After working there for 19 years as a biologist, Bill Campbell made the decision to re-enlist with the California Department of Fish and Wildlife. Even though he had spent the previous decade serving as an executive officer in the national guard, he was willing to settle for a lesser rank and a lower salary in order to have the chance to serve his country once again.

Between 2004 and 2005, Campbell was sent to Iraq, where he assisted in the management of security at a Forward Operating Base. Over the course of the previous year, his station had been struck by a number of bombs, and he had suffered two concussions as a result. After only one explosion, he had shrapnel that was dangerously near to an irreparable part of his brain.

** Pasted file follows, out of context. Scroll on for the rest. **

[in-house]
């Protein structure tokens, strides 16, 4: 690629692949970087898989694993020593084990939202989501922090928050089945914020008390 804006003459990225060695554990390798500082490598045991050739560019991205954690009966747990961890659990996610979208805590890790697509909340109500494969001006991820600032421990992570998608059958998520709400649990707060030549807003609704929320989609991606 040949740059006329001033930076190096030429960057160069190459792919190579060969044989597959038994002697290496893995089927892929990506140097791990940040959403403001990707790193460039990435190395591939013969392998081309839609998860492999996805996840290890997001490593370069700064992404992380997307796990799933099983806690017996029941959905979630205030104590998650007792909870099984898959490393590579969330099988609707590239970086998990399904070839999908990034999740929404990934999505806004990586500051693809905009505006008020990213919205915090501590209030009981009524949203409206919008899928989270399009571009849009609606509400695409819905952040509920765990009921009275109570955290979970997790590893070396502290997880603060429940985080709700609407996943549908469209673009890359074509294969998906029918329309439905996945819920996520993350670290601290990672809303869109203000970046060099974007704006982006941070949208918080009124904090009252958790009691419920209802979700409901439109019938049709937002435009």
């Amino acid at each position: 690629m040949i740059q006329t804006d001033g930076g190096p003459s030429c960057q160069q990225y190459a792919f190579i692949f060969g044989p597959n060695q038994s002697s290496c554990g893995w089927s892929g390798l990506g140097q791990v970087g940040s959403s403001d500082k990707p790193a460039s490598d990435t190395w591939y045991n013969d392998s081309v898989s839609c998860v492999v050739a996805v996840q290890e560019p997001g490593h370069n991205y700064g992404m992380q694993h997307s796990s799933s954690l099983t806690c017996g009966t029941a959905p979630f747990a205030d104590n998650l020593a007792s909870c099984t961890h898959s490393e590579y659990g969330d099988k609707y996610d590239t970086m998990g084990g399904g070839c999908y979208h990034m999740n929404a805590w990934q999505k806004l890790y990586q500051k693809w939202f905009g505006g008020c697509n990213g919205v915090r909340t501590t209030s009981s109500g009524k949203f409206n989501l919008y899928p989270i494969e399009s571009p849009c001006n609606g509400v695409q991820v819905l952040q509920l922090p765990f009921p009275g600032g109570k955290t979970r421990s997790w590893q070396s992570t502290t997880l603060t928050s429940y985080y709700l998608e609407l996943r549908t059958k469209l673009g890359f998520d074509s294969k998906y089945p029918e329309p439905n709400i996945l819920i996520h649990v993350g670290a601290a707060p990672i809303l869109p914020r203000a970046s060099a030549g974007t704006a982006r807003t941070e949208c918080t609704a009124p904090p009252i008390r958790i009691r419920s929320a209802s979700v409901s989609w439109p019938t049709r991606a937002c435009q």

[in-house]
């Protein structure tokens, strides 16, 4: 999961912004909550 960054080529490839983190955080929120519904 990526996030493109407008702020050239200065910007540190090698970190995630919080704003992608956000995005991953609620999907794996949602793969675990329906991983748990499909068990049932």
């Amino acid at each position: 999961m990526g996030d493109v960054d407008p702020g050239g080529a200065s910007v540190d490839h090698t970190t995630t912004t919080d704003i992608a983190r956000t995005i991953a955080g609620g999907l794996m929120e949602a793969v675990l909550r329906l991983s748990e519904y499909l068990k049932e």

Although Campbell seems to be in fair health today, the military nevertheless considers him to be 100 percent handicapped despite the fact that he is now serving. He suffers from post-traumatic stress disorder (PTSD), memory loss, and a crippling fear of being around large groups of people.

One of the few things that may help a veteran who has suffered serious brain damage from their time in the military? Naturally, it’s a guide or service dog.

When Campbell was given Pax, his whole world was turned upside down. Because of the companionship and solace that he derived from this magnificent dog, he was eventually able to readjust to life in the civilian world. However, prior to making such a significant impact on Campbell’s life, Pax was a gift to someone else.

At the Bedford Hills Correctional Facility, which is situated on the outskirts of New York City, Laurie is serving her sentence as an inmate. Since he was a young puppy, Pax had been under her care and receiving instruction from her.

I am sure that the reunion that takes place at the facility between Pax and Bill Campbell is unlike any other that you have ever seen. Hear what his trainer has to say about him in the following video:

By Anna

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